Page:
Starbucks Cups Attract Controversy 


Halloween has passed, and the holiday season has arrived. However, some are upset that it is the holiday season, and not the Christmas season. To be more specific, Starbucks has changed their cup design for the holiday season. Whereas last year their cups were red and decorated with snowflakes and Christmas trees, this year they are simply plain red. This has upset some people, and initially I was upset too. On an aesthetic level, it is much more attractive to add some cheerful decorations rather than simply keeping the cups a solid color. However, I hold a different grievance than the others who were enraged by the design change. Most who are upset are angry because the decorations no longer display and Christian imagery. I think that this reason for disliking the new design is flawed.

I wouldn’t exactly call snowflakes Christian imagery, and the trees on the old cups were Christmas trees, but let’s be real, it is just a tree. It’s not as if Starbucks set a precedent of religious displays by printing baby Jesus receiving gifts from the three kings on the cups. There wasn’t much of a Christian message to begin with, so it’s not like the Christian community is experiencing a huge loss of representation with the design change. Actually, the only obviously religious display on the Starbucks cups is the logo, which is the Norse two-tailed siren.

Additionally, the way that some people are responding to this change is questionable. Those who are offended have come up with an interesting way to fight the Politically Correct monster that is Starbucks: they order a drink at Starbucks and say that their name is “Merry Christmas.” This has convinced some in the Christian community to go out of their way to order at Starbucks when they normally didn’t even like Starbucks, simply to spite them for removing a snowflake from a cup. I’m not sure why Starbucks changed their design, because I have already stated that it certainly isn’t better aesthetically, but the change has helped their business. Even if someone orders with the name “Merry Christmas,” Starbucks still gets the money from the purchase. So, Starbucks has increased revenue from both those who come to Starbucks to support the change and to spite those who are offended, and those who order with the name “Merry Christmas” to spite Starbucks for attacking Christ. Starbucks certainly hasn’t suffered from the controversy.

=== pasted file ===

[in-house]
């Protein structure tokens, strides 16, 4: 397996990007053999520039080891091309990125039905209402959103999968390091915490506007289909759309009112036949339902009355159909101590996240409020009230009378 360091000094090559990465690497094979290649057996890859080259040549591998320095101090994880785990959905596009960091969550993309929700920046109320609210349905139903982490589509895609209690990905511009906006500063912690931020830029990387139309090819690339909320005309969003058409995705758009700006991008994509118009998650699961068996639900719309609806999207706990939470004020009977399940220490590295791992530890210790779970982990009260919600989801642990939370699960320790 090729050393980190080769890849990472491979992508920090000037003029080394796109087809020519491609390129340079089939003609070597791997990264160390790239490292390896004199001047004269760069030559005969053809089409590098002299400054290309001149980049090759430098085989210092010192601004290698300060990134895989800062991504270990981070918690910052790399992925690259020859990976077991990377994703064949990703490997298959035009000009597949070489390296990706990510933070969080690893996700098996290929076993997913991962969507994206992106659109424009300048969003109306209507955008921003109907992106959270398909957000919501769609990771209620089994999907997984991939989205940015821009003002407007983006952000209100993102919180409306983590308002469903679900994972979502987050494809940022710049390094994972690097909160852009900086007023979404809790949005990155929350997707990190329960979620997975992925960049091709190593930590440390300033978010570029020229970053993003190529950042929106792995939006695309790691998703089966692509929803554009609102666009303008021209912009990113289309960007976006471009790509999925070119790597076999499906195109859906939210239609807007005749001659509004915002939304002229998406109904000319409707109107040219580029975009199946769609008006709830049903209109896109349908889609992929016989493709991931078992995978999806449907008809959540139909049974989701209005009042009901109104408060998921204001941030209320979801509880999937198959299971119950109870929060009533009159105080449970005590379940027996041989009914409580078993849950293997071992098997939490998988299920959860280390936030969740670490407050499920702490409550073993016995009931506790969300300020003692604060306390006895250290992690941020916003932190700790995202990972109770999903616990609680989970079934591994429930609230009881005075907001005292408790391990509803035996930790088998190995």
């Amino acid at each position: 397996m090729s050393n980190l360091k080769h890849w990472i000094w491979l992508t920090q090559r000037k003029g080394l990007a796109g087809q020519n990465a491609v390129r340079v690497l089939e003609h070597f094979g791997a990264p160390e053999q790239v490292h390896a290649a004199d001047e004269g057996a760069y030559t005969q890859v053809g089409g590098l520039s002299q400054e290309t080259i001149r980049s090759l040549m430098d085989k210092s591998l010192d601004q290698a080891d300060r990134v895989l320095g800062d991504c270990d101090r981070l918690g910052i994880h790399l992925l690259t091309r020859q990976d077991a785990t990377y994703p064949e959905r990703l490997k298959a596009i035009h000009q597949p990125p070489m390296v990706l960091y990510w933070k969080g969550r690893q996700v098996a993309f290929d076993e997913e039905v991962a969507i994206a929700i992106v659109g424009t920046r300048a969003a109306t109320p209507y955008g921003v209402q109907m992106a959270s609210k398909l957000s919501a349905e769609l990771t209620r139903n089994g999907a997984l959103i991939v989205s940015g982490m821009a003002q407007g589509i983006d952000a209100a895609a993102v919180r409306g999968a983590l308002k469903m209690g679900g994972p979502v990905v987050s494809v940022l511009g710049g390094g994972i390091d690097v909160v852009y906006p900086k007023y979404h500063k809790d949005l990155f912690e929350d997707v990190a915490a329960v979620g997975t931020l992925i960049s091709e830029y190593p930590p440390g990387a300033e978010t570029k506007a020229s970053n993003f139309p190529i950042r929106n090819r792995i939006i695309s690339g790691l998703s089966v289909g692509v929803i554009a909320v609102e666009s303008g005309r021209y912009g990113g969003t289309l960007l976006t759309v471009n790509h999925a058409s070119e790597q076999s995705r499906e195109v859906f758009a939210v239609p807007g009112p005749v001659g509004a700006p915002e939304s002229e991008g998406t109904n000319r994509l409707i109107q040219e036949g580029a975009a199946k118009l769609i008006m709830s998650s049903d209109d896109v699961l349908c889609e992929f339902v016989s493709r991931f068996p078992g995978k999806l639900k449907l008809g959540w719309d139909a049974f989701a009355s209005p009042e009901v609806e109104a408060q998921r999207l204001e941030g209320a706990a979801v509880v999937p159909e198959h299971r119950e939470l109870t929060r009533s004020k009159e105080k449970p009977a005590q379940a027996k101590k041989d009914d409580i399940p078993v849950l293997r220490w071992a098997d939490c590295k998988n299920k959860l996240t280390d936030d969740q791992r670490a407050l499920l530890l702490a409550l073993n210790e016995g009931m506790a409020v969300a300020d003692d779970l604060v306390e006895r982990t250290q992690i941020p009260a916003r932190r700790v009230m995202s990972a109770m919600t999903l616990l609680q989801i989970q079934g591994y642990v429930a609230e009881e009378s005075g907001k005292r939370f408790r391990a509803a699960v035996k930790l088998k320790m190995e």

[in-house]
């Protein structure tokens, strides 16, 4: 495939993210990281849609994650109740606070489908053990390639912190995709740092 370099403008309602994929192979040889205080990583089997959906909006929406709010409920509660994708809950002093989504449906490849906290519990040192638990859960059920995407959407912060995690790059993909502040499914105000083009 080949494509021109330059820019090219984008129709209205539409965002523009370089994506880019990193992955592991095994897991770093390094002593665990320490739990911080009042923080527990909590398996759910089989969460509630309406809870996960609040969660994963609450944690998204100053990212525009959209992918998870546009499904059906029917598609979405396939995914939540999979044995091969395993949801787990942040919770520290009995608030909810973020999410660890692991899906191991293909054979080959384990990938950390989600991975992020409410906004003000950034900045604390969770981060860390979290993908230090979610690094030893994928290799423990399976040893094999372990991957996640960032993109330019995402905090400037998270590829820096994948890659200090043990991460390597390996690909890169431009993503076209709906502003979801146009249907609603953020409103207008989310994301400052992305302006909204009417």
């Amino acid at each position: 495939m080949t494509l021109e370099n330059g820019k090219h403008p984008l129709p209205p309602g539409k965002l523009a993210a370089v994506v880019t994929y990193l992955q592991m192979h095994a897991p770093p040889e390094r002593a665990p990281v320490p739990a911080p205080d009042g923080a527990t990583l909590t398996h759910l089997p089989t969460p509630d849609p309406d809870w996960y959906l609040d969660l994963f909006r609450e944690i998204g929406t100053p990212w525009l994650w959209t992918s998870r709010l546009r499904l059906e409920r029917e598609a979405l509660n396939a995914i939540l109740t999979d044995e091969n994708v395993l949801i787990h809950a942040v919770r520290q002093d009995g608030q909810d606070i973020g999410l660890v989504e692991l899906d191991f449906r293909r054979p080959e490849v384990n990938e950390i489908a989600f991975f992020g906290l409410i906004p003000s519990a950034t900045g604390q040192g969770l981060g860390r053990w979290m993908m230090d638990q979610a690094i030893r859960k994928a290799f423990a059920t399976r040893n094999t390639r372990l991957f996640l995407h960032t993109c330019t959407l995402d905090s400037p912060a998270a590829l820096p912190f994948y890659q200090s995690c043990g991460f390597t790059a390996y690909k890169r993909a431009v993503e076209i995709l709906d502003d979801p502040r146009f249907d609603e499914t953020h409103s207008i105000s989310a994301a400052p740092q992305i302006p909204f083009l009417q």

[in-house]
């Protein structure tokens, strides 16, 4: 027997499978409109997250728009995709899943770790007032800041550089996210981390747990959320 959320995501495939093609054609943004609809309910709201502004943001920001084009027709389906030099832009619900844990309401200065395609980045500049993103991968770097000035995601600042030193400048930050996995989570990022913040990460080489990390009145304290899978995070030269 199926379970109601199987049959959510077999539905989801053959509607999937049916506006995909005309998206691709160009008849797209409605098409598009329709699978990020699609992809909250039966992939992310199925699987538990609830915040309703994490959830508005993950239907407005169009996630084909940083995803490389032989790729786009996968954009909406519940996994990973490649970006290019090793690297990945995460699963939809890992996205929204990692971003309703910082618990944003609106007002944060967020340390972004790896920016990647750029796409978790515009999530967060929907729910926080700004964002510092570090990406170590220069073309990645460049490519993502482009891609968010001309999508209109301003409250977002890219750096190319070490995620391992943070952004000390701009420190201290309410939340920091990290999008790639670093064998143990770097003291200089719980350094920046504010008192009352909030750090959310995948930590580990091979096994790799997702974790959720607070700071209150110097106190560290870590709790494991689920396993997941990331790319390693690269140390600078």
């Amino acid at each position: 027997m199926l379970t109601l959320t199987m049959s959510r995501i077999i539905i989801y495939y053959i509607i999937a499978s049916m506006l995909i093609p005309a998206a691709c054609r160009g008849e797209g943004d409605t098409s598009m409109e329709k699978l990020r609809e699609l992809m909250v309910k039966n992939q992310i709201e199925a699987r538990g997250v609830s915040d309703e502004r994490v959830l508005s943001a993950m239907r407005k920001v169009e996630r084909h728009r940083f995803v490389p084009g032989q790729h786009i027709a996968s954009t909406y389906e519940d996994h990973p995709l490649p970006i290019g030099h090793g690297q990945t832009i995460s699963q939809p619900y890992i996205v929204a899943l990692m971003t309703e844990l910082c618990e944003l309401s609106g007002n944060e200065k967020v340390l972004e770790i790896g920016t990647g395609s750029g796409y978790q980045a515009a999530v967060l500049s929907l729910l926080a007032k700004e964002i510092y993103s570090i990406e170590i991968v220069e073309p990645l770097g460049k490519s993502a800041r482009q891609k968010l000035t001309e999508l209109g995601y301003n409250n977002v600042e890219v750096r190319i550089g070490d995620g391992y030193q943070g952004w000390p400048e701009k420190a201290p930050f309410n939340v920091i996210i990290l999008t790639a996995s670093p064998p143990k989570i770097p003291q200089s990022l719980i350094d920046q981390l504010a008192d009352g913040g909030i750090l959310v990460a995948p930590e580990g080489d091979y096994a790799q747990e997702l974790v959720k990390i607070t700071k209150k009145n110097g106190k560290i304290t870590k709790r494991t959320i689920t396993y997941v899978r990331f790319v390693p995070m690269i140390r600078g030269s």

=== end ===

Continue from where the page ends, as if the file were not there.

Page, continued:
Finally, I’m going to go ahead and say that Starbucks isn’t contributing to the “War on Christmas.” Joshua Feurstein claimed that “The cup is symbolic of a larger war against Christianity in this country.” Donald Trump claimed that “we should boycott Starbucks.” So to break this down, some people think that Christians are being persecuted, and that the cups were changed because people hate and are offended by Christianity. Firstly, let me state that as someone who is not Christian, I was in no way offended or upset by the previous design. I’m pretty sure that practically nobody was. Secondly, 71% of Americans are Christian. Christianity is the dominant religion in America, so it’s hard to see how Christians are being oppressed. Starbucks may have removed the snowflakes from the cups to be more religiously tolerant, and I see no issue with that. It wasn’t exactly a glaring and offensive issue, but Christianity is such a widely represented religion that I don’t see how it is oppressive to give a cup neutral holiday decorations. Other beliefs getting the same social privileges that Christianity has had for centuries is not oppression of Christians, which is why I don’t believe in a War on Christmas. However, that is more of a blanket statement not applying specifically to the Starbucks controversy.

The final statement I will make on the Starbucks issue is that people are assuming that a design change had much more social motivation than it actually did. The cups are not a part of the “War on Christmas.” The original design of the cups didn’t necessarily need to be changed, and were more aesthetically pleasing beforehand, but the change certainly wasn’t an attack on Christ.

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